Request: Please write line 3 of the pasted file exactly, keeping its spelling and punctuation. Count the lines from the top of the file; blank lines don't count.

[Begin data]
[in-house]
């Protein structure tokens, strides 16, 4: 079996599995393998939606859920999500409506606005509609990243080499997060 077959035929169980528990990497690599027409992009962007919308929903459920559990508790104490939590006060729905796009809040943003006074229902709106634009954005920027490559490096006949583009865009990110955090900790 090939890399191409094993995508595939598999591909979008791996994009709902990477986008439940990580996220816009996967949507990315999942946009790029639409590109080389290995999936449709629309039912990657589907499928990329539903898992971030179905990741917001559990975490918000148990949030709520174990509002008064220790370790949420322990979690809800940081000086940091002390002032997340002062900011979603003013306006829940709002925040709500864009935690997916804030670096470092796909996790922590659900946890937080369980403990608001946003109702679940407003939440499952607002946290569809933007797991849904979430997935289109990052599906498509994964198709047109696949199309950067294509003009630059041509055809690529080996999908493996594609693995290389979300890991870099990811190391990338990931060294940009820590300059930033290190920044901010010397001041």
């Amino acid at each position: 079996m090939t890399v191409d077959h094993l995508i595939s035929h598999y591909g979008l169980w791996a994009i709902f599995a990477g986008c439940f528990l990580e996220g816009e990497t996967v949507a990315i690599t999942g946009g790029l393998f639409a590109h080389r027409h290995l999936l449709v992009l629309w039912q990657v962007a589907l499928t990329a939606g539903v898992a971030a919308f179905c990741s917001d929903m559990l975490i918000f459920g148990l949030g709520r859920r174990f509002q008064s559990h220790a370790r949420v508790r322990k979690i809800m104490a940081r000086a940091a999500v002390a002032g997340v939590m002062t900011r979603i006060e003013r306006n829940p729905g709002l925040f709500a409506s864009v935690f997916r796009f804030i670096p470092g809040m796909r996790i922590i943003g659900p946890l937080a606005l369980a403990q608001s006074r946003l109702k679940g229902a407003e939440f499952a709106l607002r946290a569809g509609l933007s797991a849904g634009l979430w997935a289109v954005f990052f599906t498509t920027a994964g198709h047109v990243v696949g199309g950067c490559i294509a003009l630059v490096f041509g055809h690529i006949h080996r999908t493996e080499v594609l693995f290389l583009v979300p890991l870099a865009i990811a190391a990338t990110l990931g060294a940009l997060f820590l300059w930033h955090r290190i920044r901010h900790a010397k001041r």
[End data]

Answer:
């Amino acid at each position: 079996m090939t890399v191409d077959h094993l995508i595939s035929h598999y591909g979008l169980w791996a994009i709902f599995a990477g986008c439940f528990l990580e996220g816009e990497t996967v949507a990315i690599t999942g946009g790029l393998f639409a590109h080389r027409h290995l999936l449709v992009l629309w039912q990657v962007a589907l499928t990329a939606g539903v898992a971030a919308f179905c990741s917001d929903m559990l975490i918000f459920g148990l949030g709520r859920r174990f509002q008064s559990h220790a370790r949420v508790r322990k979690i809800m104490a940081r000086a940091a999500v002390a002032g997340v939590m002062t900011r979603i006060e003013r306006n829940p729905g709002l925040f709500a409506s864009v935690f997916r796009f804030i670096p470092g809040m796909r996790i922590i943003g659900p946890l937080a606005l369980a403990q608001s006074r946003l109702k679940g229902a407003e939440f499952a709106l607002r946290a569809g509609l933007s797991a849904g634009l979430w997935a289109v954005f990052f599906t498509t920027a994964g198709h047109v990243v696949g199309g950067c490559i294509a003009l630059v490096f041509g055809h690529i006949h080996r999908t493996e080499v594609l693995f290389l583009v979300p890991l870099a865009i990811a190391a990338t990110l990931g060294a940009l997060f820590l300059w930033h955090r290190i920044r901010h900790a010397k001041r």